U.S. Department of Labor Releases FAQs Concerning Paid Leave and the Reopening of Schools
On August 27, 2020, The U.S. Department of Labor (“DOL”) published an updated list of frequently asked questions concerning employees’ eligibility for paid leave under the Families First Coronavirus Reponses Act (“FFCRA”) in conjunction with the reopening of schools and the various formats for learning in the midst of the COVID-19 pandemic.
The FAQs contain clarification regarding an employee’s eligibility to take paid leave under the FFCRA in instances when an employee’s child attends school on an alternate day basis, when the employee opts for his or her child’s remote learning even though an in-person learning option is available, and when a school year begins with remote learning with a contingency that it may shift to in-person instruction if conditions improve.
- Alternate Day or Other Hybrid-Attendance Basis
Where a child’s school is operating on an alternate day schedule or other hybrid attendance basis, the FAQs clarify that an employee is eligible to take paid leave under the FFCRA on days when the employee’s child is not attending school in person and must participate in remote learning. For purposes of the FFCRA, the school is considered “closed” to the child on days that he or she cannot attend in person and must instead attend remotely. A parent will be able to take paid leave under the FFCRA as long as he or she requires leave to actually care for his or her child during the time the child is required to attend school remotely and only if there is no other suitable person available to care for the child. Assuming that these requirements are met, the employee is eligible to take paid leave under the FFCRA for each day the child is required to attend school remotely.
- Parent’s Choice Between In-Person and Remote Learning
Where a school has given the option for a child to attend in person or participate in a remote learning program and the employee has chosen to have his or her child attend school remotely, the employee is not eligible to take paid leave under FFCRA. In this scenario, the child’s school is not considered “closed” due to COVID-19 related reasons because the child could have attended in person. Since the child’s participation in remote learning is based on the employee’s choice for his or her child to remain at home, the employee is not entitled to paid leave to take care of his or her child. However, if the employee’s child is home under a quarantine order or has been advised to self-isolate or self-quarantine by a health care provider, the employee may be eligible to take paid leave under FFCRA to care for his or her child.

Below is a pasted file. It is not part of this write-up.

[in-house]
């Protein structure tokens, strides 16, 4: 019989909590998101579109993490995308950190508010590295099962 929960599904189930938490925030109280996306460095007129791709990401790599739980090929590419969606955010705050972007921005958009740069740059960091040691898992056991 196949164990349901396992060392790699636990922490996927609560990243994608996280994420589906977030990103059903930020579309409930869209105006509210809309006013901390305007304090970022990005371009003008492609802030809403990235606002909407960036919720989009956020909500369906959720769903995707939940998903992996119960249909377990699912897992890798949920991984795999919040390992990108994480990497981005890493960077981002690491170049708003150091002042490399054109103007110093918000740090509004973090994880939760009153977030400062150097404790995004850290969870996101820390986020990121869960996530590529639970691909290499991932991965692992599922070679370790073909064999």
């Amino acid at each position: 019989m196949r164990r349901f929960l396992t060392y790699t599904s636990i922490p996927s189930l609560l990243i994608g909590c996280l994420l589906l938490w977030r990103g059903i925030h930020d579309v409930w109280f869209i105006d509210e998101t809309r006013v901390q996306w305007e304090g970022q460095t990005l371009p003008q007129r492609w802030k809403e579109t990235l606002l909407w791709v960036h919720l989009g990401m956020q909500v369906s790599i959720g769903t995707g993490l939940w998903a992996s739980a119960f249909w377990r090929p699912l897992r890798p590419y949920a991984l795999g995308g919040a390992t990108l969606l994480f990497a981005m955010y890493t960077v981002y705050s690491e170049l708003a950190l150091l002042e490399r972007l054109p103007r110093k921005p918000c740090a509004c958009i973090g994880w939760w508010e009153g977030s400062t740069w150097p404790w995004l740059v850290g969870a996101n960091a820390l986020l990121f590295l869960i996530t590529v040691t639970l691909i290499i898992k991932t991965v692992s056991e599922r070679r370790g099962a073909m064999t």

- Remote Learning With a Contingency for Returning to In-Person Learning
Where a school has opted to begin the academic year by requiring remote learning for all students but has a contingency that it may reopen for in-person learning if the COVID-19 situation improves, the employee is eligible to take paid leave under FFCRA for the time his or her child’s school remains closed. However, if the school later reopens, an employee’s eligibility for paid leave under FFCRA will depend on the school’s operation model.
For further information on the FFCRA, the implications of COVID-19 on labor and employment law, or other employment related questions, please contact Christopher L. Brigham, Chair of the Employment Law Practice Group at Updike, Kelly & Spellacy, P.C. at (203) 786-8310 or firstname.lastname@example.org, Andrew L. Houlding, Principal in the Employment Law Practice Group at (203) 786-8315 or email@example.com, Valerie M. Ferdon, Associate Attorney in the Employment Law Practice Group at (860) 548-2607 or firstname.lastname@example.org; or Jeffrey Renaud, Associate in the Employment Law Practice Group at (860) 548-2629 or email@example.com.
Disclaimer: The information contained in this material is not intended to be considered legal advice and should not be acted upon as such. Because of the generality of this material, the information provided may not be applicable in all situations and should not be acted upon without legal advice based on the specific factual circumstances.